Process of manufacture
Traditionally, clay was dug by hand, stockpiled over the winter and then turned, tempered with water and kneaded by foot (and the stones removed). In the seventeenth century, the Dutch invented the pug mill: a tub lined with blades, through which the clay is pressed downwards in a spiral in order to extrude at the bottom. Nowadays, clay is dug by machine, stockpiled and then crushed in a mill. The prepared material can be shaped either by hand or machine:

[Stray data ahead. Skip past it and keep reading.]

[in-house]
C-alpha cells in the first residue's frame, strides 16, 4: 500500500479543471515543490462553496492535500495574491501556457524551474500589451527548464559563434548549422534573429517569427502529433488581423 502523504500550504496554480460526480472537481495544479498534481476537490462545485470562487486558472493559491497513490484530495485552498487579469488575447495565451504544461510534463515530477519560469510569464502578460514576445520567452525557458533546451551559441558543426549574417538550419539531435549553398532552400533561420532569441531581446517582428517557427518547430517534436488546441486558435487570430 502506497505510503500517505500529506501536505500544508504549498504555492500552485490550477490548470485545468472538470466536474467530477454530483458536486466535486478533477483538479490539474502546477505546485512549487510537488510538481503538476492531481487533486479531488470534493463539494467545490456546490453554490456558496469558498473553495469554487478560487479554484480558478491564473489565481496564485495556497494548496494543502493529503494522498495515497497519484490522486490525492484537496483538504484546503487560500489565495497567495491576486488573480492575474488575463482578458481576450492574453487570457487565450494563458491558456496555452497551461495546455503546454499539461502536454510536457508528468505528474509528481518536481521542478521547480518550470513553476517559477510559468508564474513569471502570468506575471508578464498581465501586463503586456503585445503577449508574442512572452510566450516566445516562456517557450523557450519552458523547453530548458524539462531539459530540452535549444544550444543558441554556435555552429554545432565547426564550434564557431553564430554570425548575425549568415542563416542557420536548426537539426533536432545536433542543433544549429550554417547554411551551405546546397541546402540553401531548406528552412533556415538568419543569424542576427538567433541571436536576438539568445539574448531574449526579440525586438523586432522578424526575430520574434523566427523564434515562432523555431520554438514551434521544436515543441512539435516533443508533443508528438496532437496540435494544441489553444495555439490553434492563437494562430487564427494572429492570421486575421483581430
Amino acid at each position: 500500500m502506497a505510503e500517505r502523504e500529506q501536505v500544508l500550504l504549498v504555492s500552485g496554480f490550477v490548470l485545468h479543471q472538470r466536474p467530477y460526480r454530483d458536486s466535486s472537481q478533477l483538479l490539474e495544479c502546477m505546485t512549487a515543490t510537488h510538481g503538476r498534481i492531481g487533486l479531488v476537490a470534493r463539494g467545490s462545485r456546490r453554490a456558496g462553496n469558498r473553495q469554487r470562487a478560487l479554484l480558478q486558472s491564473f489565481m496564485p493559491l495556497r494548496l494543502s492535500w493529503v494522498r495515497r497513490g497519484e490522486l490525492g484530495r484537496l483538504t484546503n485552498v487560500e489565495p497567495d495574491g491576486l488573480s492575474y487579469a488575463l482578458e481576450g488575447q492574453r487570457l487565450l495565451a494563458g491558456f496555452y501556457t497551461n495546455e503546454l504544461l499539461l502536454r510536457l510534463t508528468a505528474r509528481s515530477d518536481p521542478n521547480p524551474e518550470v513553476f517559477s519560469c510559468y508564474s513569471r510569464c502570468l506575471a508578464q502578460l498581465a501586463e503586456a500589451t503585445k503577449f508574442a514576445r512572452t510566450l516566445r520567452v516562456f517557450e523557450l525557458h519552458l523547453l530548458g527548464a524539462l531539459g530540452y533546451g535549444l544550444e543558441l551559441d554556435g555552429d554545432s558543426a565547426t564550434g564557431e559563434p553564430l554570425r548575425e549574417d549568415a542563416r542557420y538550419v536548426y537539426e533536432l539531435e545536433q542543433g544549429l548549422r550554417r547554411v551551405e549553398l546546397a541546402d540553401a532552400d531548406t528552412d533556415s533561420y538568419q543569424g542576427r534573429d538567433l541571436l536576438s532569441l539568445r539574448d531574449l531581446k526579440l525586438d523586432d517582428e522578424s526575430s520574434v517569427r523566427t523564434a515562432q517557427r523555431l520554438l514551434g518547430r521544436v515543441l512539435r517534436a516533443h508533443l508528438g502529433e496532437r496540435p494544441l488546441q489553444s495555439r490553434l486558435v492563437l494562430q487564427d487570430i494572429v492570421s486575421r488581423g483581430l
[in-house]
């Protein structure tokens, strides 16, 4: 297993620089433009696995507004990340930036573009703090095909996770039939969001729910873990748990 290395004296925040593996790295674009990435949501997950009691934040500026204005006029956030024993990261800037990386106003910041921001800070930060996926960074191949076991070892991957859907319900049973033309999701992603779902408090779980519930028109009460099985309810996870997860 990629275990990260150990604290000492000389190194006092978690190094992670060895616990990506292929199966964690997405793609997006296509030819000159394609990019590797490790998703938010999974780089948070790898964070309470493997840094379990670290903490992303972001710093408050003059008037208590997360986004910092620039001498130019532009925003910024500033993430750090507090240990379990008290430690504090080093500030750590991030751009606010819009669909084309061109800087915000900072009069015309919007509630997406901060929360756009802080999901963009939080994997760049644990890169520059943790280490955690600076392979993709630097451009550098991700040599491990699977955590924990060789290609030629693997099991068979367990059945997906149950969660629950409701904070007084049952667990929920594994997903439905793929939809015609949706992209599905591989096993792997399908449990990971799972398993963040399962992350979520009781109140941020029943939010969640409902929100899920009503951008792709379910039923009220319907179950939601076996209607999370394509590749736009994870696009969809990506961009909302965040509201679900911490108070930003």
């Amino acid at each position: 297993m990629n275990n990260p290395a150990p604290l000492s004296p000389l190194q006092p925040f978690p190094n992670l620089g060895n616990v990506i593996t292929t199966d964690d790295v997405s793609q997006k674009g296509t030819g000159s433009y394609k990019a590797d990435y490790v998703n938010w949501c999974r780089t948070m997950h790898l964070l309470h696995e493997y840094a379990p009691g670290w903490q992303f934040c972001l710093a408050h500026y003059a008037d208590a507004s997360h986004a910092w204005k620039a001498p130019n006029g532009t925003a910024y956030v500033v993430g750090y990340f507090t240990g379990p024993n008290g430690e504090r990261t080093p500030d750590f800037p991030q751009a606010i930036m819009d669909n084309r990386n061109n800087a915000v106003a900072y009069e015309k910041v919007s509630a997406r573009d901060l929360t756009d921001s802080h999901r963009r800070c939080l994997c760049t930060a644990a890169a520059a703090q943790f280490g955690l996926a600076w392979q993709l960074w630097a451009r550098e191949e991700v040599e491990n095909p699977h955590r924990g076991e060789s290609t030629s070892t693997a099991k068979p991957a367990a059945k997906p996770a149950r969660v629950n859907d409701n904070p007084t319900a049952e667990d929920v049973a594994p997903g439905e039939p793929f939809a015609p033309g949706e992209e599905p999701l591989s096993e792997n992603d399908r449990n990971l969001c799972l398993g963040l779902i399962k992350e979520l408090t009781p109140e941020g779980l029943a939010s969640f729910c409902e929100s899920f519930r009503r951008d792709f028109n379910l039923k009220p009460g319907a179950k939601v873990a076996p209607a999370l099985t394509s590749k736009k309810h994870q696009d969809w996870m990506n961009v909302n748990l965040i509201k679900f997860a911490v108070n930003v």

Hand molding This is done on a bench, either by pressing clay into a mould sprinkled with sand (hence a "sand-faced" brick) or by the older wet process of slop molding, which produces a very wet brick that has to be dried for some days before firing.